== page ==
Smelling of roses?

Newly washed laun­dry smells won­der­ful, doesn’t it? Like a spring meadow or a trop­i­cal rain­for­est... maybe not. Those clean, fresh, ‘nat­u­ral’ fra­grances you’re in­hal­ing could ac­tu­ally con­tain a cock­tail of hun­dreds of dif­fer­ent chem­i­cal in­gre­di­ents – some

Element - - Global Health - By Deirdre Cole­man

While la­belling obli­ga­tions around safety and han­dling pre­cau­tions do ex­ist, New Zealand law does not in­clude a blan­ket re­quire­ment that man­u­fac­tur­ers dis­close in­gre­di­ents used in clean­ing prod­ucts. In fact, some prod­uct pack­ag­ing has no in­gre­di­ents listed what­so­ever; other prod­ucts list only the “ac­tive in­gre­di­ent”; and for some, the in­for­ma­tion is so vague it’s use­less. The man­u­fac­tur­ers of one clean­ing prod­uct have no qualms about talk­ing down to con­sumers, of­fer­ing us la­belling like this: “con­tains in­gre­di­ents to lift dirt from sur­faces (sur­fac­tants); re­move stains (pol­ish­ing par­ti­cles), break up grease (al­ka­lis); and leave a fresh smell (per­fume).”

Fra­grances are added to most clean­ing prod­ucts (some­times to dis­guise the smell of other chem­i­cals or to cre­ate what we’ve come to recog­nise as that “clean” smell). The US Na­tional In­sti­tute of Oc­cu­pa­tional Safety & Health has found that 30 per­cent of the sub­stances used in the fra­grance in­dus­try are toxic – po­ten­tially caus­ing nau­sea, al­ler­gic re­ac­tions, and eye, skin and re­s­pi­ra­tory-tract ir­ri­ta­tion – and some may be car­cino­genic. How­ever, be­cause fra­grance for­mu­las are con­sid­ered trade se­crets, com­pa­nies aren’t obliged to list their in­gre­di­ents – “fra­grance” will suf­fice. And to make the smell last longer, ph­tha­lates are of­ten used. Sus­pected hor­mone dis­rup­tors, ph­tha­lates may also cause liver and kid­ney tox­i­c­ity, which is why some have been banned in Eu­rope.

Get­ting to grips with le­gal re­quire­ments for la­belling of do­mes­tic clean­ing prod­ucts and sim­i­lar sub­stances is by no means sim­ple, says Ver­non Rive, se­nior lec­turer in law at AUT Univer­sity’s Law School.

“The regime is com­plex. To find what spe­cific la­belling obli­ga­tions are in any one in­stance re­quires ac­cess to and fa­mil­iar­ity with mul­ti­ple sources of reg­u­la­tion, in­clud­ing the rel­e­vant EPA Group Stan­dards, Haz­ardous Sub­stances leg­is­la­tion and do­mes­tic reg­u­la­tions. But it goes fur­ther than that. The New Zealand sys­tem al­lows al­ter­na­tive means of com­pli­ance – la­belling reg­u­la­tions in var­i­ous over­seas ju­ris­dic­tions are, in some cases, deemed to sat­isfy New Zealand obli­ga­tion.”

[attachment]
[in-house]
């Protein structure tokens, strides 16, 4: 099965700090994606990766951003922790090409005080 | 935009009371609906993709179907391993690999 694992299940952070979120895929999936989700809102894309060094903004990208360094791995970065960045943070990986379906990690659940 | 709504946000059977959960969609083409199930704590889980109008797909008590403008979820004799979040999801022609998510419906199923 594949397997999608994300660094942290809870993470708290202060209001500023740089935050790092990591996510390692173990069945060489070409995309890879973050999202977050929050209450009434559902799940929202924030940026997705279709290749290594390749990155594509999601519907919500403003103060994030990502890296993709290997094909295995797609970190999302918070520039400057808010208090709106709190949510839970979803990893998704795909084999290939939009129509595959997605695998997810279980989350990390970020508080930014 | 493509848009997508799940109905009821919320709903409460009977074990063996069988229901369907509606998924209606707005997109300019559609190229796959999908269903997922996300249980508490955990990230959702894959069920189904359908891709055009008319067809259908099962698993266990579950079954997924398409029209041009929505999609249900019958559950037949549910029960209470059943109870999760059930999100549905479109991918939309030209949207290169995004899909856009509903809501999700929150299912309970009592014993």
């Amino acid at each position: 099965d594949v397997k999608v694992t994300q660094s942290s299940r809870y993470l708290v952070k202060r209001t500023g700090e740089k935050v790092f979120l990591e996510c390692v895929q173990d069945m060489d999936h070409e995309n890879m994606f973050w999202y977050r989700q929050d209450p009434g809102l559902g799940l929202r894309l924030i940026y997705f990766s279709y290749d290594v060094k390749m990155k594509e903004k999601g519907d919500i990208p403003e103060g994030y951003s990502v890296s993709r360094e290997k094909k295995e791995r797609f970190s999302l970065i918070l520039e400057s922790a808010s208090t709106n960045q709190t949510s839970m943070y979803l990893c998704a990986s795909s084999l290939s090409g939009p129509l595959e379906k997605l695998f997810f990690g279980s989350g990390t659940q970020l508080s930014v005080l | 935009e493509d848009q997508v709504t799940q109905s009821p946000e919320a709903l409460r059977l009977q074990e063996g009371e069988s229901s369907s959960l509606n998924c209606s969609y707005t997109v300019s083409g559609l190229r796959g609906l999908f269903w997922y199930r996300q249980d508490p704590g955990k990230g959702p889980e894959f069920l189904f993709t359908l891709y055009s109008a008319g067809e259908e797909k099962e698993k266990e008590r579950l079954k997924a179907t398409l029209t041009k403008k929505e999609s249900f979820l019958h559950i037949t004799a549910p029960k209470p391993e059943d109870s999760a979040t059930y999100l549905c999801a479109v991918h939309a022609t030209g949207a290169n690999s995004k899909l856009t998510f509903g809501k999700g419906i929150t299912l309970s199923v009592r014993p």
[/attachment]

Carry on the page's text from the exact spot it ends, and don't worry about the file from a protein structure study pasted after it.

This means im­porters, dis­trib­u­tors and the in­ter­ested pub­lic may need to find out what the off­shore rules are be­fore they know whether the law has been bro­ken in New Zealand. This does leave open the real pos­si­bil­ity of non-com­pli­ance, whether de­lib­er­ate or in­ad­ver­tent, says Rive.

“Be­cause the regime is so com­plex, and the range of prod­ucts at is­sue wide, it’s un­re­al­is­tic to ex­pect that gov­ern­ment reg­u­la­tors will be mon­i­tor­ing all retailers and dis­trib­u­tors to check that stan­dards are be­ing met.”

In the ab­sence of in­gre­di­ent list­ing on a prod­uct’s pack­ag­ing, you can learn more from the Ma­te­rial Safety Data Sheets (MSDS) avail­able from the man­u­fac­turer. These de­scribe the chem­i­cal and phys­i­cal prop­er­ties of a sub­stance, any health haz­ard in­for­ma­tion and pre­cau­tions for use and safe han­dling. An MSDS must also de­clare if a prod­uct is haz­ardous, dan­ger­ous or poses long-term risks such as be­ing a po­ten­tial car­cino­gen. But they are not re­quired by law to take into ac­count the lat­est re­search on re­pro­duc­tive and eco­log­i­cal tox­ins.

Learn more: www.en­vi­ron­men­tal­ www.optout­


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